Co-Op Middle East

Coffee is the Bedouin Way of Life

Photos by Rei Segali

Story by Lindsey Bressler, Global Co-op

Bedouins are traditionally nomadic Arab Muslim tribes who have lived in the Sinai Peninsula for about 7,000 years. They are also the poorest demographic group of Israeli society, suffering from unemployment, high rates of crime, and a lack of access to education. For the tens of thousands who live in unrecognized villages, Bedouins are often subject to threats of home demolition.

The Bedouin village of Qasr al-Sir is dusty and bleak. Most of the homes there are made of scrap metal. In the fall of 2017, I spent my global co-op researching, living in, and learning about the southern, desert region of Israel known as the Negev Desert, and took a memorable trip to learn about the people who inhabit it.

Rei Segali_Israel2

In Qasr al-Sir, I asked my guide Anwar what he meant when he said that being a Bedouin was a way of life, rather than a religion or nationality. In response, he picked up a tiny white coffee cup and held it in the air: “When a guest comes in, we fill their cup of coffee only a third of the way through,” explained Anwar, as his friend translated his Arabic to English.

“This is a Bedouin coffee cup. You will find ones that look like this in every village. If we filled the cup up all the way, it would be extremely rude, because it would imply that we want you to finish the cup and then leave immediately. So, we serve three cups, which each have different meanings. The first cup of coffee is for the guest. It represents hospitality. The second cup is for fun, for laughter and enjoyment. The third cup is for protection, for now and in the future.”

I was his guest, drinking coffee in dramatically smaller doses than I’m used to in America. Anwar’s division of three meanings – guest, fun and protection – embodies the people I met in the Negev.

As I guest, I stayed at a house in the development town of Mitzpei Ramon, where I ate authentic Indian food on tin metal plates. I was served by Rosie, an Orthodox Jewish woman who grew up in Mumbai. Her walls were adorned with wedding photos and paintings of rabbis. She had seven grandchildren, and I found myself wondering what Shabbat would be like in her home. On the first night, we sat in Salaman Al Azazme’s tent. As he spoke, Salaman kneaded a pile of dough and told us that a life in the desert makes one’s spirit light. He threw the dough into a bed of hot coals, turning it over. As the bread cooked, it glittered red and black.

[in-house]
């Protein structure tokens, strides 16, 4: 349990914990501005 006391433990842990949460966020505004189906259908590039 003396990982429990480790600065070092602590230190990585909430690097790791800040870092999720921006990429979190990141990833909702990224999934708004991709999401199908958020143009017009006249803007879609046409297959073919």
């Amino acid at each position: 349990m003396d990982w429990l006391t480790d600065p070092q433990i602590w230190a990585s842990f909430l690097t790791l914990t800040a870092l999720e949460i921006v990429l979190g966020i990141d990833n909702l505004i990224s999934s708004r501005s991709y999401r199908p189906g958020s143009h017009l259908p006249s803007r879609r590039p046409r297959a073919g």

Later, I met Maryam Abu-Rakayek, a female businesswoman who inspired me with her story of being the first Bedouin woman ever to go to university abroad. She took her grandmother’s wisdom of plants and herbs in the area, and became the owner of the cosmetics company Desert Daughter. In a workshop she led, we crushed rosemary leaves with a mortar and pestle and strained them into cream, then walked around her store and smelled soap made from camel’s milk. Finally, at Midreshet Sde Boker, a nature reserve and the resting place of the first Prime Minister of Israel, David Ben Gurion, I spoke to Assaf, the park ranger. As Ibex grazed behind us, Assaf spoke about the necessity of environmental protection in the vast Negev Desert.

At the end of my trip, with the wind howling and whipping my face and hair, I listened to one last, complicated story: of the Israeli government’s relocation of 1,000 Bedouin residents in the town of Umm al-Hiran to make room for a new Jewish town, Hiran. As I staring at the rubble of the demolished Bedouin village and the infrastructure for the new town that was emerging in its place, I heard about the Bedouin protests against the relocation, and the ensuring demolishment raid by Israeli police which ended in the deaths of a Bedouin man and an Israeli police officer.

Like a good afternoon cup of coffee, you can drink and feel refreshed but you are not satisfied. Your mind is awake but your belly is not full. In those three meaningful, sandy days of my trip in the Negev Desert, I heard so many different perspectives that I could not simply wipe the dust away and see a clear truth lying underneath.

I found Anwar’s talk and other moments of my time in Israel difficult to distill. As I learned more about the problems, conflicts and big questions surrounding Bedouin society, I could not help but feel the burden of not knowing enough. However, I settled on the importance and truth of being a guest in the complicated, barren, endlessly interesting Negev, staying for just a bit longer than the time it takes to drink one cup of coffee.